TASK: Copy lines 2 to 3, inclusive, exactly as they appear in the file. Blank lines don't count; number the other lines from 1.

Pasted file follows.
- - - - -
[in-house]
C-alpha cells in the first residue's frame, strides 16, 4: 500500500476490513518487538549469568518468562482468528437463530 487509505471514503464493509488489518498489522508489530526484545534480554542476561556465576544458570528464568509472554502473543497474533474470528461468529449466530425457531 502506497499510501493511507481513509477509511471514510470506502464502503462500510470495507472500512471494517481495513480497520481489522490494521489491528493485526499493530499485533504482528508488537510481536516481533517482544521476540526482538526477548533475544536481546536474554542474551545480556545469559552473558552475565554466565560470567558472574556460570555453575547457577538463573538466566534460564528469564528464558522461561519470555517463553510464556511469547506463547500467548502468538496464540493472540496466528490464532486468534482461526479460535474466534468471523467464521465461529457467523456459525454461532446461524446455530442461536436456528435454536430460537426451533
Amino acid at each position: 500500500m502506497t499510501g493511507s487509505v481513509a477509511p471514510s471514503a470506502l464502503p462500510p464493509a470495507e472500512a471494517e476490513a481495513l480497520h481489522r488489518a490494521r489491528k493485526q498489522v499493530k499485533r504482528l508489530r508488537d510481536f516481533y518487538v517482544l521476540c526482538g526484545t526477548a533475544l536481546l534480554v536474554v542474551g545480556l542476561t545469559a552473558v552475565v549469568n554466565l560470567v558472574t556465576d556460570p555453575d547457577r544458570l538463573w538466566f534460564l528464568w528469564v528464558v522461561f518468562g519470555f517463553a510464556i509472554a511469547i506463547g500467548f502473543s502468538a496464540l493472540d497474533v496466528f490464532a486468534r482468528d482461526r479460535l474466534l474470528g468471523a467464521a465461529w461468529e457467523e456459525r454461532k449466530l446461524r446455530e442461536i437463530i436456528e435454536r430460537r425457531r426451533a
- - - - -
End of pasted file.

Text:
C-alpha cells in the first residue's frame, strides 16, 4: 500500500476490513518487538549469568518468562482468528437463530 487509505471514503464493509488489518498489522508489530526484545534480554542476561556465576544458570528464568509472554502473543497474533474470528461468529449466530425457531 502506497499510501493511507481513509477509511471514510470506502464502503462500510470495507472500512471494517481495513480497520481489522490494521489491528493485526499493530499485533504482528508488537510481536516481533517482544521476540526482538526477548533475544536481546536474554542474551545480556545469559552473558552475565554466565560470567558472574556460570555453575547457577538463573538466566534460564528469564528464558522461561519470555517463553510464556511469547506463547500467548502468538496464540493472540496466528490464532486468534482461526479460535474466534468471523467464521465461529457467523456459525454461532446461524446455530442461536436456528435454536430460537426451533
Amino acid at each position: 500500500m502506497t499510501g493511507s487509505v481513509a477509511p471514510s471514503a470506502l464502503p462500510p464493509a470495507e472500512a471494517e476490513a481495513l480497520h481489522r488489518a490494521r489491528k493485526q498489522v499493530k499485533r504482528l508489530r508488537d510481536f516481533y518487538v517482544l521476540c526482538g526484545t526477548a533475544l536481546l534480554v536474554v542474551g545480556l542476561t545469559a552473558v552475565v549469568n554466565l560470567v558472574t556465576d556460570p555453575d547457577r544458570l538463573w538466566f534460564l528464568w528469564v528464558v522461561f518468562g519470555f517463553a510464556i509472554a511469547i506463547g500467548f502473543s502468538a496464540l493472540d497474533v496466528f490464532a486468534r482468528d482461526r479460535l474466534l474470528g468471523a467464521a465461529w461468529e457467523e456459525r454461532k449466530l446461524r446455530e442461536i437463530i436456528e435454536r430460537r425457531r426451533a